• I love that you include Kevin Brockmeier along with Franzen. I don’t think Brockmeier gets enough attention because he’s not a realist, strictly speaking. i feel a post coming.

        Posted by the circular runner | March 18, 2012, 8:21 AM
  3. As a not so secret fashion-lover, I too gave up on Vogue when I could no longer find the TOC. This is, apparently — someone once told me — a marketing ploy to keep people from selectively perusing in the supermarket or drugstore and forcing them to purchase the mag if they want to read what’s in it. But the size is odd. Vogue used to have only one enormous issue — the September issue — which was eagerly anticipated because it spelled out THE LOOKS for the year. Now they seem to want to just make it all enormous — which is a strange choice.

    But I think magazines are completely in crisis. Women’s mags used to have fiction in them. Seventeen did, Glamour did, and that’s all gone. I even seem to remember poetry in Seventeen…. but perhaps that’s an illusion.

    love –
    Miss Cranky Carnaby Street

    Posted by Stephanie Barbé Hammer | March 17, 2012, 5:52 PM
  4. I work in a bookstore sorting and shelving magazines. I can always tell when the fashion magazines come in, the boxes weigh at least 50 pounds. Placing these monsters on the shelf, I can’t help but notice the similarities between them. The airbrushed, make-up caked faces, the cleavage revealing dresses, the word SEX is in bold on 90 percent of the covers. I could go on and on about the crap that we sell, don’t even get me started about Sports Illustrated’s Swimsuit issue. But there’s a light at the end of this tunnel made of glossy, perfume laced magazines. Our best sellers are still The Atlantic, The New Yorker, and Harper’s and we still carry a bunch of literary magazines. And at the end of the month I get to box up all the Vogue’s that haven’t sold and put them in the trash, where they belong.

    Posted by Lisa Santo | March 17, 2012, 6:27 PM
    • Too funny! And very satisfying to hear. But remember, you live in Portland, or as it is more commonly known, Freaklandia. The bookstore on the next street from my salon closed last year for lack of interest.

      Posted by jpon | March 17, 2012, 7:26 PM
  5. i’ve never met you, but i’m willing to bet you couldn’t really look disinterested for any amount of time (unless i made you read only Vogue back-issues) and vapid? you couldn’t muster that even after a year’s worth of Cosmo–do they still print Cosmo?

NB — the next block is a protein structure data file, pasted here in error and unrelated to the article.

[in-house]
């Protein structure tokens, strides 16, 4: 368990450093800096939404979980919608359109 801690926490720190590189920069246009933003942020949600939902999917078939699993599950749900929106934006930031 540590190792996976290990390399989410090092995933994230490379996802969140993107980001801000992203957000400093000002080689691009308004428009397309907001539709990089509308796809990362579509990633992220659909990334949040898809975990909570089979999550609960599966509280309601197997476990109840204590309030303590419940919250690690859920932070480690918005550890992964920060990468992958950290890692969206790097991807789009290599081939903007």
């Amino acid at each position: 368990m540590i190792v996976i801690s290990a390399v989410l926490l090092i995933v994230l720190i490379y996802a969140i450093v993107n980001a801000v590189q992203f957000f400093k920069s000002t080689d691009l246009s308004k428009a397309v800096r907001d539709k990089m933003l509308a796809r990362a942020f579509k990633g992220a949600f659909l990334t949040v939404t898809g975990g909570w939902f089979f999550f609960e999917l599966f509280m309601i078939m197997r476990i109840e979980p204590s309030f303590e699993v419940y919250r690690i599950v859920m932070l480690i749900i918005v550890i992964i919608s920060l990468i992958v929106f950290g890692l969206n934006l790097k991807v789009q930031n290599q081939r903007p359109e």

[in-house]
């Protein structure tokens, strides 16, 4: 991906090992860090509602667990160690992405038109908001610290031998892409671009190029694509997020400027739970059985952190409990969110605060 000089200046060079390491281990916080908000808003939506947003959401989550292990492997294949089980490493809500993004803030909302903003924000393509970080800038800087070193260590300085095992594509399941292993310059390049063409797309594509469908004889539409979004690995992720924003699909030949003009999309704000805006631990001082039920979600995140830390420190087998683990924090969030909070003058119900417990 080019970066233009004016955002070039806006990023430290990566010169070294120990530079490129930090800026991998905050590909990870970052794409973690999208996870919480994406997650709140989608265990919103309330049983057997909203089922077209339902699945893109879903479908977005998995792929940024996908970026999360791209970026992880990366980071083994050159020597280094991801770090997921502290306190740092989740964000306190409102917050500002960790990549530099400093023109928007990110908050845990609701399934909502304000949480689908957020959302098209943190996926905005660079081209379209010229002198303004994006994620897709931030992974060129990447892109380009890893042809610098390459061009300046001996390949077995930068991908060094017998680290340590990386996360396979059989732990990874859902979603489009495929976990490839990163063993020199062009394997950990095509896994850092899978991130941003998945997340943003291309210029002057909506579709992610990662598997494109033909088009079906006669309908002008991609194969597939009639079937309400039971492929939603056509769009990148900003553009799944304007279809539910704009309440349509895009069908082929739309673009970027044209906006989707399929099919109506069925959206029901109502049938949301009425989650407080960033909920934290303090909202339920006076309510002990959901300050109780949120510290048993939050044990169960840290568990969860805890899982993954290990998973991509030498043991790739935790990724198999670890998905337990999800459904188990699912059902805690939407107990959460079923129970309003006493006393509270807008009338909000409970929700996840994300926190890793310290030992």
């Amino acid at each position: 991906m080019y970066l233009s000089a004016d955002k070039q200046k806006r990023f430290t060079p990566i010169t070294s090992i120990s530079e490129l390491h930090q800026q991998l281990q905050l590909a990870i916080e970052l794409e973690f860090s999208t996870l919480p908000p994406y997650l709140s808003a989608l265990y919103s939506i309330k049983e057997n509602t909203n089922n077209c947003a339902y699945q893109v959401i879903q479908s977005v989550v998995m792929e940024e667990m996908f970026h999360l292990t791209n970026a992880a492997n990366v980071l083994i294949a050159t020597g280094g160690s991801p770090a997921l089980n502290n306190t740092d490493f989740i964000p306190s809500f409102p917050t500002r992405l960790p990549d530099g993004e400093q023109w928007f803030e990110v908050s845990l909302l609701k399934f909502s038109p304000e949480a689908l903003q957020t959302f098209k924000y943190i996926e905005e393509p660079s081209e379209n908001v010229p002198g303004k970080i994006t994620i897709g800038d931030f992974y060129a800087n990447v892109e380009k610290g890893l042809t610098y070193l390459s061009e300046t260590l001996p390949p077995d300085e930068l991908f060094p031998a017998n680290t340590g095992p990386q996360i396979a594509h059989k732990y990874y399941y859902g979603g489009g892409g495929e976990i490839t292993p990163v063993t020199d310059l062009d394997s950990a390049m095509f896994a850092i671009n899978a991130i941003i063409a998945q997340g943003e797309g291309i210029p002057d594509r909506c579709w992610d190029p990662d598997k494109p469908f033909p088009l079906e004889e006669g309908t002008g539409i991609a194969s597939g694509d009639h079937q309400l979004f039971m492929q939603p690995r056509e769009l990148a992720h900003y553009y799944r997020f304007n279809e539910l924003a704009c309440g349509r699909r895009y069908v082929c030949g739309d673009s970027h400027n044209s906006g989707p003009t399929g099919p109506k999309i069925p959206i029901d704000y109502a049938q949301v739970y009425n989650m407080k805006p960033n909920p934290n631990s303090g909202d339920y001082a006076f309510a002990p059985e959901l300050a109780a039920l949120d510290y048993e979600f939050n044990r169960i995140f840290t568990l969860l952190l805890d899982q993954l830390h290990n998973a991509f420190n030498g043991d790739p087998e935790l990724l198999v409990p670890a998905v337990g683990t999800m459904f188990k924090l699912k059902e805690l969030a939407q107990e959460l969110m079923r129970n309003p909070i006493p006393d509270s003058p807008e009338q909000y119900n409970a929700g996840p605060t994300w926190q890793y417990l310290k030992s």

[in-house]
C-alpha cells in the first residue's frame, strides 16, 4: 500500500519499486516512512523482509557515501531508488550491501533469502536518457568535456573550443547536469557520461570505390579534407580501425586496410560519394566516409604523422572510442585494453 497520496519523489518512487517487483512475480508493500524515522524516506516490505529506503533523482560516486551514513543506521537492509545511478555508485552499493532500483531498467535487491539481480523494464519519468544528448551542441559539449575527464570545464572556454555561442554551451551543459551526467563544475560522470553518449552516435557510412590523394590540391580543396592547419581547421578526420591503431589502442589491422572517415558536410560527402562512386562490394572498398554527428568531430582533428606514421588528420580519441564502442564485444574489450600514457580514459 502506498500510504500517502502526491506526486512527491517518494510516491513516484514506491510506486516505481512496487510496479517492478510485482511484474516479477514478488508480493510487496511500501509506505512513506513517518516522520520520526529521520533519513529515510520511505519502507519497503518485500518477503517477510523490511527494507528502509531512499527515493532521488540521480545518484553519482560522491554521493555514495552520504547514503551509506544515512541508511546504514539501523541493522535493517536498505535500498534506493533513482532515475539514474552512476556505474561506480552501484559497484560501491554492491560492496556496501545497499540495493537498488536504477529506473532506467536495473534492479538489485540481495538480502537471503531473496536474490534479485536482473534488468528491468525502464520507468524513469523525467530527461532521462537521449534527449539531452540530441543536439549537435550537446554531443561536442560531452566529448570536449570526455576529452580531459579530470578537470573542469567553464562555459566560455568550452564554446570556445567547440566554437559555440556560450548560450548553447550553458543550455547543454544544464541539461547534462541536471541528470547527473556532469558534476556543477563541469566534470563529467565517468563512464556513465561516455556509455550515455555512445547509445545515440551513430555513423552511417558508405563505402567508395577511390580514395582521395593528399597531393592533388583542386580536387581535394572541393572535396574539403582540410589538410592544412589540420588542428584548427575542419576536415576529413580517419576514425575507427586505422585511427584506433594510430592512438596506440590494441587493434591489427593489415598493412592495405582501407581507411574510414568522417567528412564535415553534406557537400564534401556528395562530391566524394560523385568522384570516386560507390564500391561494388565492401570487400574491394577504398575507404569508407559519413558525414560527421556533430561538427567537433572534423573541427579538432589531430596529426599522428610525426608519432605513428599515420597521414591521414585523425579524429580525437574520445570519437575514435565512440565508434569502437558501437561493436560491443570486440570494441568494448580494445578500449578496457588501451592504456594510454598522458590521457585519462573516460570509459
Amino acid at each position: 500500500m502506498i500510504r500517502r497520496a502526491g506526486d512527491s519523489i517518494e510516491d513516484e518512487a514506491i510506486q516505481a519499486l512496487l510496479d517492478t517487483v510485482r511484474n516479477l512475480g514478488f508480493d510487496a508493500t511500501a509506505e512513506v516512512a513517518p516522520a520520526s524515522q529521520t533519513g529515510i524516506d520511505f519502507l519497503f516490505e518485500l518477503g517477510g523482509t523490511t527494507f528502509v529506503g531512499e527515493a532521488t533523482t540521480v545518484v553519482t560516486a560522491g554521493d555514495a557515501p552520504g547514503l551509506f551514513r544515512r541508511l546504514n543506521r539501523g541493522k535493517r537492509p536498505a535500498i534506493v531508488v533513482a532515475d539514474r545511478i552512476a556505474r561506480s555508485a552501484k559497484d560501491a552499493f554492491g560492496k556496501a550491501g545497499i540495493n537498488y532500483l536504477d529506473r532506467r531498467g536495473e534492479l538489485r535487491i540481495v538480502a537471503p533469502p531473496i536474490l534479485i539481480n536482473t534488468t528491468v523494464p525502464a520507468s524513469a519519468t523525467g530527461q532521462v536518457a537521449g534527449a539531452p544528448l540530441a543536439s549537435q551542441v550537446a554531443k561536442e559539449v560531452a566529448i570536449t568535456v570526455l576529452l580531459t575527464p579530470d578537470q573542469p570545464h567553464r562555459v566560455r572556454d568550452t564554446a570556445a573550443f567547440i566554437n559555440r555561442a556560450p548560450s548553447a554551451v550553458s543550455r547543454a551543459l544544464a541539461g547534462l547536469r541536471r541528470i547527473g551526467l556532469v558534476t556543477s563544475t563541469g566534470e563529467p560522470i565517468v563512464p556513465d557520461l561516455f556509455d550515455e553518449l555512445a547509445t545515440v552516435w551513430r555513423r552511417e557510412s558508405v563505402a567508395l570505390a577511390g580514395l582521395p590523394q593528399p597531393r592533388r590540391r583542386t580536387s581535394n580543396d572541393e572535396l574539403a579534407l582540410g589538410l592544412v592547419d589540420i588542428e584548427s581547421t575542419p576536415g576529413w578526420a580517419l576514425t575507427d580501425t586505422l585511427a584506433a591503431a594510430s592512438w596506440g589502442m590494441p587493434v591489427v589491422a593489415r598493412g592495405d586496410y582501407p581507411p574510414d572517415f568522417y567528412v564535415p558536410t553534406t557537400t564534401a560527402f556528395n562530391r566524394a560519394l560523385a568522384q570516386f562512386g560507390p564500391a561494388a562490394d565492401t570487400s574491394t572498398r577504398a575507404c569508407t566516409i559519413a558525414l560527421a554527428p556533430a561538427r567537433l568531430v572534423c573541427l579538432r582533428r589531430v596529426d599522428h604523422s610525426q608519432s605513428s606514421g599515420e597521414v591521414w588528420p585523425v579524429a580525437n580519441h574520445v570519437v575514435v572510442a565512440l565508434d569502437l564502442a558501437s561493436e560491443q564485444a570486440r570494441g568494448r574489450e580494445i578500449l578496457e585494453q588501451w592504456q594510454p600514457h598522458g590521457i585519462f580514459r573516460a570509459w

Posted by the circular runner | March 18, 2012, 8:19 AM
    • You haven’t met me, but you have found me out. Thanks for the compliment–but now I have to live up to it.

      Posted by jpon | March 18, 2012, 10:00 PM
  6. It helps to imagine Vogue as a magazine of ads. The ads are the purpose; it’s like a catalog. (A catalog of outrageously priced products on freakishly airbrushed models who are chosen for their ability to make the clothing look as though it’s still on the hanger.)

    Posted by Averil Dean | March 18, 2012, 4:03 PM
    • Coming soon… Ad TV. The channel where the commercials get more time than the programs.

      Posted by jpon | March 18, 2012, 10:04 PM
      • Might be an improvement. Have you seen what’s on TV these days?

        Posted by Averil Dean | March 18, 2012, 10:42 PM
      • Unfortunately, yes. I don’t watch much, but when I do, I spend more time scrolling through the listings, seeing what’s not worth watching, than actually watching. Then I give up and go back to my computer, or read something.

        Posted by jpon | March 19, 2012, 9:39 AM
  7. Fashion, glamour, sex are all well and good, but what what feeds the minds of people nowadays?

    Posted by Nadia Ibrashi | March 18, 2012, 5:07 PM
  8. Vogue is almost Biblical in its proportions, so perhaps the answer to your question, Nadia, is in there…

    There was a great multitude, and they were hungry for knowledge, but the bookstore had nothing with which to nourish their minds. And the people from Vogue said, “Lo, we will feed them.” From the book of Vogue they ripped out five ads and two articles, and the ads multiplied until there were enough for everyone. And soon, the people were sated.

    Stupid, but sated.

    Posted by jpon | March 18, 2012, 10:09 PM
    • You are funny, but I agree with you. The new culture gods do not include include literary works.

      Posted by nadiaibrashi | March 24, 2012, 4:21 AM